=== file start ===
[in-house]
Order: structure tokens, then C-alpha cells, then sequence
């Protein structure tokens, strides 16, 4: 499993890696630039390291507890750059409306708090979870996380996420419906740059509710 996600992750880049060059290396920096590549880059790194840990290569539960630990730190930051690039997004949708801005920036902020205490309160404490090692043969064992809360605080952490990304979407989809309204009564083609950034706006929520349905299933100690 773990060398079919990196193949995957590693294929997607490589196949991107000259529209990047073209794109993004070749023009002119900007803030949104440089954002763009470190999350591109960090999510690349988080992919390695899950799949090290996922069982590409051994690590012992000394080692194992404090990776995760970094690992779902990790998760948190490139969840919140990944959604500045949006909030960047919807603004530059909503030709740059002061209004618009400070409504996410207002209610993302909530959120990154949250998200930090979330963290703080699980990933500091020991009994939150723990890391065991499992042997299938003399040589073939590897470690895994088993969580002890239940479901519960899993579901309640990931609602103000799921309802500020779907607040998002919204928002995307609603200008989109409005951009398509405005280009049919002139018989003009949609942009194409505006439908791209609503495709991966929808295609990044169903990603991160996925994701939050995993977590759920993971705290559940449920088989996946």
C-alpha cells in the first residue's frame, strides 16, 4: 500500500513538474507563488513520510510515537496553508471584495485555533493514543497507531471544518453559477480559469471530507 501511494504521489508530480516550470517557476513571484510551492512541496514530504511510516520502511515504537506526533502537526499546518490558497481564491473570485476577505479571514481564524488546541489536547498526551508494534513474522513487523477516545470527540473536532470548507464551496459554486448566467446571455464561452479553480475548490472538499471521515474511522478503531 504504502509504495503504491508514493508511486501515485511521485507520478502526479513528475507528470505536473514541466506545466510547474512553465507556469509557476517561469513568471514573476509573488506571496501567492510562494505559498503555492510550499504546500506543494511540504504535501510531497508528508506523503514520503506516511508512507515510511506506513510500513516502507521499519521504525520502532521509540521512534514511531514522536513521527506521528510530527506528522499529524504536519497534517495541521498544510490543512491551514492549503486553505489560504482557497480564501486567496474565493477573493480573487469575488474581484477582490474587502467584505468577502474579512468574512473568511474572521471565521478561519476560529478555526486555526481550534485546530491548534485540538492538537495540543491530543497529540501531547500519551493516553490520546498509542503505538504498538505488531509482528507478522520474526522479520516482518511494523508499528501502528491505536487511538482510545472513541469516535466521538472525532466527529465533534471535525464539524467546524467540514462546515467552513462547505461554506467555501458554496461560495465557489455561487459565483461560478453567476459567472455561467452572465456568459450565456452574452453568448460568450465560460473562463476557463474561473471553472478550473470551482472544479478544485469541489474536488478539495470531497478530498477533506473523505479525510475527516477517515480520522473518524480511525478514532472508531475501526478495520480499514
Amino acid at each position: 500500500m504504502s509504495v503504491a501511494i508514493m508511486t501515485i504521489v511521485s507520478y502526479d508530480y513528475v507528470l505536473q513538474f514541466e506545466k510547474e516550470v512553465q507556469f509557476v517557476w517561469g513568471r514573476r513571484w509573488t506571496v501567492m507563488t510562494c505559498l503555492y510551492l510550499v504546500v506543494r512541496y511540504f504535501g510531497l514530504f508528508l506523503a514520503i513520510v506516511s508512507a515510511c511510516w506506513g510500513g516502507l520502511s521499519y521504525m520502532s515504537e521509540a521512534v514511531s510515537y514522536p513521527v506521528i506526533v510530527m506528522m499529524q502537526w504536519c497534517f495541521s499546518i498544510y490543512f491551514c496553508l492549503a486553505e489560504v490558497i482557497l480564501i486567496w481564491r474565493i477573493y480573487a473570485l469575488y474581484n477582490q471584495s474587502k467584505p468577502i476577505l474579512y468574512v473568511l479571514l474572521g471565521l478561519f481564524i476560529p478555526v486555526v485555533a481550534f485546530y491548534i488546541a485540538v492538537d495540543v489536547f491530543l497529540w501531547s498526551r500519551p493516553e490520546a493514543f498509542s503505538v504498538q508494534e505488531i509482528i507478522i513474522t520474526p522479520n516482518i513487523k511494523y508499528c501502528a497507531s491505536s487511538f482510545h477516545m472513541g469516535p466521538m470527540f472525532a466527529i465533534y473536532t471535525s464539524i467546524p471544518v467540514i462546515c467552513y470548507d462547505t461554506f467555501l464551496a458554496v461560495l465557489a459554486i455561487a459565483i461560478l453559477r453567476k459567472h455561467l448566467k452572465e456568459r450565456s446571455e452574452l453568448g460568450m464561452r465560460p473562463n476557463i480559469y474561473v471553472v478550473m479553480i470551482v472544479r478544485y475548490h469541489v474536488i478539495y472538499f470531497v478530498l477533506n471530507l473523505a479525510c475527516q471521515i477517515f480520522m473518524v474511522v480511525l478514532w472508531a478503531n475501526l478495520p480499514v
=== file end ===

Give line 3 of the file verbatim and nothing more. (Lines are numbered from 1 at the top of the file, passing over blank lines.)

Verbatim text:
């Protein structure tokens, strides 16, 4: 499993890696630039390291507890750059409306708090979870996380996420419906740059509710 996600992750880049060059290396920096590549880059790194840990290569539960630990730190930051690039997004949708801005920036902020205490309160404490090692043969064992809360605080952490990304979407989809309204009564083609950034706006929520349905299933100690 773990060398079919990196193949995957590693294929997607490589196949991107000259529209990047073209794109993004070749023009002119900007803030949104440089954002763009470190999350591109960090999510690349988080992919390695899950799949090290996922069982590409051994690590012992000394080692194992404090990776995760970094690992779902990790998760948190490139969840919140990944959604500045949006909030960047919807603004530059909503030709740059002061209004618009400070409504996410207002209610993302909530959120990154949250998200930090979330963290703080699980990933500091020991009994939150723990890391065991499992042997299938003399040589073939590897470690895994088993969580002890239940479901519960899993579901309640990931609602103000799921309802500020779907607040998002919204928002995307609603200008989109409005951009398509405005280009049919002139018989003009949609942009194409505006439908791209609503495709991966929808295609990044169903990603991160996925994701939050995993977590759920993971705290559940449920088989996946």